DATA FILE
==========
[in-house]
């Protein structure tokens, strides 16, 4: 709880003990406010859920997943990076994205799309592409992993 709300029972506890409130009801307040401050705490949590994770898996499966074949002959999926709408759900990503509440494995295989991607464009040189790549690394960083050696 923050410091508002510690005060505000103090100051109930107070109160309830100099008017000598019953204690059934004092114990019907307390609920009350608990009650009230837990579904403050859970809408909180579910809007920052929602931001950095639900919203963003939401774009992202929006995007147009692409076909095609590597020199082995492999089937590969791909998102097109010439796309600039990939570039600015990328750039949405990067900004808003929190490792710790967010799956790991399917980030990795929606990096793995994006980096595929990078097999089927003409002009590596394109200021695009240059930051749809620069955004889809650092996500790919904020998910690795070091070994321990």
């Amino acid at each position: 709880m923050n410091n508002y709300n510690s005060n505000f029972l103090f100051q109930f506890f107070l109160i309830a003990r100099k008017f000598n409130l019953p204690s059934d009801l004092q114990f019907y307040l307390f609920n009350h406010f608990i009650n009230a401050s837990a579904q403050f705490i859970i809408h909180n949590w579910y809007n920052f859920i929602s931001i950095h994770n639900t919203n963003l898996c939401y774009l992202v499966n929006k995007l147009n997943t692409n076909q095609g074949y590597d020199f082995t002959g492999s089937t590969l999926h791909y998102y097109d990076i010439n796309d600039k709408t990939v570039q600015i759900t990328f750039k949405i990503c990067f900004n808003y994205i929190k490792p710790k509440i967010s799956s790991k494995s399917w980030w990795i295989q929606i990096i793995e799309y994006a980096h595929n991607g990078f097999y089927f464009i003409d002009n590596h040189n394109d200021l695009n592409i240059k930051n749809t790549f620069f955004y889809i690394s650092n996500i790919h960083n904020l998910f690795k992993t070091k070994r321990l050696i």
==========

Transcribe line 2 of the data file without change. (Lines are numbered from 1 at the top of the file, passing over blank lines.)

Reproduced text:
């Protein structure tokens, strides 16, 4: 709880003990406010859920997943990076994205799309592409992993 709300029972506890409130009801307040401050705490949590994770898996499966074949002959999926709408759900990503509440494995295989991607464009040189790549690394960083050696 923050410091508002510690005060505000103090100051109930107070109160309830100099008017000598019953204690059934004092114990019907307390609920009350608990009650009230837990579904403050859970809408909180579910809007920052929602931001950095639900919203963003939401774009992202929006995007147009692409076909095609590597020199082995492999089937590969791909998102097109010439796309600039990939570039600015990328750039949405990067900004808003929190490792710790967010799956790991399917980030990795929606990096793995994006980096595929990078097999089927003409002009590596394109200021695009240059930051749809620069955004889809650092996500790919904020998910690795070091070994321990």